Chapter Overview

As jazz becomes an alternative art music, musicians and fans react in different ways: through modernist interpretation (increasing its progressive experimentation), through fusion (trying to reclaim a lost mass audience), and through ethnicity (as jazz becomes more "white," it is emphatically redefined as "black"). Cool jazz is one label that groups a variety of musicians from the late 1940s through the 1950s who share a reaction against the "hot" qualities of bebop, preferring relaxation and understatement and a general commitment to experimentalism. While covering cool jazz, this chapter discusses Lennie Tristano, the Miles Davis Nonet ("Birth of the Cool"), Gil Evans, Gerry Mulligan, Stan Getz, Dave Brubeck, and the Modern Jazz Quartet, as well as the convergence with classical music under the rubric Third Stream. "Hard bop," one of the most unsatisfying journalistic labels to remain in common usage, encompasses straight-ahead bebop on labels such as Blue Note and Prestige, the organ trios common in black neighborhoods in the 1950s and 1960s, and the jazz-R&B fusion commonly known as "soul jazz," all of which situate jazz as a new form of blackness. Here the major musicians Clifford Brown, Max Roach, Wes Montgomery, and Sonny Rollins are examined.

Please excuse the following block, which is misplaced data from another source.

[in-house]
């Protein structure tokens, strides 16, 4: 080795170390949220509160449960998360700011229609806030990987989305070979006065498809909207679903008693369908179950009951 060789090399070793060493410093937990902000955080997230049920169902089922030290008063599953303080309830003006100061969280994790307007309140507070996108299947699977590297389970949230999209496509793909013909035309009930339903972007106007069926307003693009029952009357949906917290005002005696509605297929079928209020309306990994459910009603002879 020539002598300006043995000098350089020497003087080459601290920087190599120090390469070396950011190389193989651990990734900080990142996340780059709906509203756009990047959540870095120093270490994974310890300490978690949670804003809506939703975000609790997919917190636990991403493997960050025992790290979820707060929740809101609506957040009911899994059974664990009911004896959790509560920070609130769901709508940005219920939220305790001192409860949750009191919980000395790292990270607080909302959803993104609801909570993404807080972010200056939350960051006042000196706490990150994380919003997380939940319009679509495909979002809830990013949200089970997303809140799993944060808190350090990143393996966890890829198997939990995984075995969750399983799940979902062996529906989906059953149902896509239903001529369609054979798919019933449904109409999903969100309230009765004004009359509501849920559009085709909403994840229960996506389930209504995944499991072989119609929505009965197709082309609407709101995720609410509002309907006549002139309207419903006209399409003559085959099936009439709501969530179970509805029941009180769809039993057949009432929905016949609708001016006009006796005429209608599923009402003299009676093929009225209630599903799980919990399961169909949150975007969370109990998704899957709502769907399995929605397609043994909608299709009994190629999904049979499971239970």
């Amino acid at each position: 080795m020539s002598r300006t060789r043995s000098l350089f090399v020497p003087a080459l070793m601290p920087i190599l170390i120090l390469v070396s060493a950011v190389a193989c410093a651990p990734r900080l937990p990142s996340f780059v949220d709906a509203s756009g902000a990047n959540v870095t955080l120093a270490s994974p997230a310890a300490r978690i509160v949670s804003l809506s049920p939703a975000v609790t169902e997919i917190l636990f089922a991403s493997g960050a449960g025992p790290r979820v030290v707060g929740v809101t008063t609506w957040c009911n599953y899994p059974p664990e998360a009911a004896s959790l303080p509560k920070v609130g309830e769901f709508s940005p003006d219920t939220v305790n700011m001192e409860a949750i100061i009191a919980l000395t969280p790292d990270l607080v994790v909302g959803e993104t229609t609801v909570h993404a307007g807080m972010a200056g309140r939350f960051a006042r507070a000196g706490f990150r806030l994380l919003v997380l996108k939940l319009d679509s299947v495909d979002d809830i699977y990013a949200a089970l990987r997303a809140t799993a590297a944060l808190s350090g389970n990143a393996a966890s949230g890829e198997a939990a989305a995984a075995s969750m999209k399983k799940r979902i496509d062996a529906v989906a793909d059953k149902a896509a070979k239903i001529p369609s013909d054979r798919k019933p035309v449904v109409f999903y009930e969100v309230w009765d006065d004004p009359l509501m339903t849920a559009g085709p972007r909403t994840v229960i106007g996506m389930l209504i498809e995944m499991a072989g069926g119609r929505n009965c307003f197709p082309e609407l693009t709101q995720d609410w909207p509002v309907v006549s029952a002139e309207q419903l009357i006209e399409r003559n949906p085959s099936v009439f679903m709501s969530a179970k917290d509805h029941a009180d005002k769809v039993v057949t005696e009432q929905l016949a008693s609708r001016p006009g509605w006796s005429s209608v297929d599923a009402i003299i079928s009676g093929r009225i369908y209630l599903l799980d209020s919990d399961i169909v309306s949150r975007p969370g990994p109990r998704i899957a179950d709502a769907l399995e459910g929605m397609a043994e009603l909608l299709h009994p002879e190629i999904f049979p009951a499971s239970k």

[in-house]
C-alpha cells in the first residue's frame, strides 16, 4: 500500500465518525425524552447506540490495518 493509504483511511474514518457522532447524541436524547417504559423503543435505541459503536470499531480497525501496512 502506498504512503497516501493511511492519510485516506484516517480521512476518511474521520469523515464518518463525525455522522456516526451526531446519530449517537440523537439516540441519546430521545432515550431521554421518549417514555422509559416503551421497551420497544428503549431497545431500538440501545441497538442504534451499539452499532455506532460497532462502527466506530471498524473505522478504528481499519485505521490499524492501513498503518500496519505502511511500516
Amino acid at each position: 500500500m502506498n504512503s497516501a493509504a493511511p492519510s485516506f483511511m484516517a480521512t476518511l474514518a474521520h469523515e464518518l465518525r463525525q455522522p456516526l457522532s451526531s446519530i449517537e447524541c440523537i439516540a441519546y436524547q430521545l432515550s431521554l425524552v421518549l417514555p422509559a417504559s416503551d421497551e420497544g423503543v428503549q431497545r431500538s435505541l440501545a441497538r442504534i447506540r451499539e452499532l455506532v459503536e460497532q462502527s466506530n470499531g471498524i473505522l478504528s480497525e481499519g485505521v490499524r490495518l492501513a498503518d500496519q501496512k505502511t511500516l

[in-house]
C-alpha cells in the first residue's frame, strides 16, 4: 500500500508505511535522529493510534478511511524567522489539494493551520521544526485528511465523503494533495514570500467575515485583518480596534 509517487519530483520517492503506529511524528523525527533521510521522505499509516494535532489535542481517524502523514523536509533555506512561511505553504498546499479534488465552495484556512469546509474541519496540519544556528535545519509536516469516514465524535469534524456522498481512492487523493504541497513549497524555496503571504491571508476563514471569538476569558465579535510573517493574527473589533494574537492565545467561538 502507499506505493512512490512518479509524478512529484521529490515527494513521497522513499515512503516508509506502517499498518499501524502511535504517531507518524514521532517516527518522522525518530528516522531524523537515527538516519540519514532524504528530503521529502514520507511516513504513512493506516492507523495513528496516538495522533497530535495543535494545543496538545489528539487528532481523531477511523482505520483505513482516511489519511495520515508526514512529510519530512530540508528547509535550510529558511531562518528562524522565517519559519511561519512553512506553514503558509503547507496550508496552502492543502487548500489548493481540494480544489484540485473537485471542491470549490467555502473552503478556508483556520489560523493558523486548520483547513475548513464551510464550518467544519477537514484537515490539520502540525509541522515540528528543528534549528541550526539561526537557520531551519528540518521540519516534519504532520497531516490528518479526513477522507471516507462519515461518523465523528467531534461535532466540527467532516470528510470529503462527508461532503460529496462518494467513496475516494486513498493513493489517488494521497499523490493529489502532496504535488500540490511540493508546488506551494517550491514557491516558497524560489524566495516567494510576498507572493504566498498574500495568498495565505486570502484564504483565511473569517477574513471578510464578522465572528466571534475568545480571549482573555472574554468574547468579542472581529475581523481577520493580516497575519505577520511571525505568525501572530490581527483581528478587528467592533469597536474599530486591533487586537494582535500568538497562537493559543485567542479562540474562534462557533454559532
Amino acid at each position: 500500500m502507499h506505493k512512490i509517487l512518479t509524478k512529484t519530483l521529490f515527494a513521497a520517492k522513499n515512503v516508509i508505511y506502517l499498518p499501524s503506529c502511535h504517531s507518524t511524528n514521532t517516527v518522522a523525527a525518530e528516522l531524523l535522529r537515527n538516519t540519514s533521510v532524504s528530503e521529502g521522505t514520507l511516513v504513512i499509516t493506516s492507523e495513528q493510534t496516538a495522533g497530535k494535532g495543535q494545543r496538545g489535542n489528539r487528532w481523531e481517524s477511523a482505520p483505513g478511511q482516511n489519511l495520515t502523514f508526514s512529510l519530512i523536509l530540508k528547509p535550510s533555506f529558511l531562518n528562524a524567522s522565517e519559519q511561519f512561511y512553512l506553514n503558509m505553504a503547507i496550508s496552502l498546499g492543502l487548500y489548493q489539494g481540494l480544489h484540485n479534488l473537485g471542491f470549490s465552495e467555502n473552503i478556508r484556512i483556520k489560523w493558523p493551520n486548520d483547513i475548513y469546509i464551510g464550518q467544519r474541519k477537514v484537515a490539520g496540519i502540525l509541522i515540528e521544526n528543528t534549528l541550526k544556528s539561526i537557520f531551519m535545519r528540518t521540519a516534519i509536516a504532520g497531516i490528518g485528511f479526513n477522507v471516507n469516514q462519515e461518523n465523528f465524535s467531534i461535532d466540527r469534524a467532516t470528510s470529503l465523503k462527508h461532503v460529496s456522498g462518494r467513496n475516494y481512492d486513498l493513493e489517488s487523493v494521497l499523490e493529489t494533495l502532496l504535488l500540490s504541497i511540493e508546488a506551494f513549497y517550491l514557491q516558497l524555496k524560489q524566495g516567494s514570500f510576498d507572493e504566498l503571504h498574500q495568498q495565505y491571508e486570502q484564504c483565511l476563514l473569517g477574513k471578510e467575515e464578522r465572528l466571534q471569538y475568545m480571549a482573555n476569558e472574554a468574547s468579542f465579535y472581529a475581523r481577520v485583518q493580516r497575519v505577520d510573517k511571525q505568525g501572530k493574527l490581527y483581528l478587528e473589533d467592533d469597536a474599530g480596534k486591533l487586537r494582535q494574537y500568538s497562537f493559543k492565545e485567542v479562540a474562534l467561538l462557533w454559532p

Chapter 12 Jukebox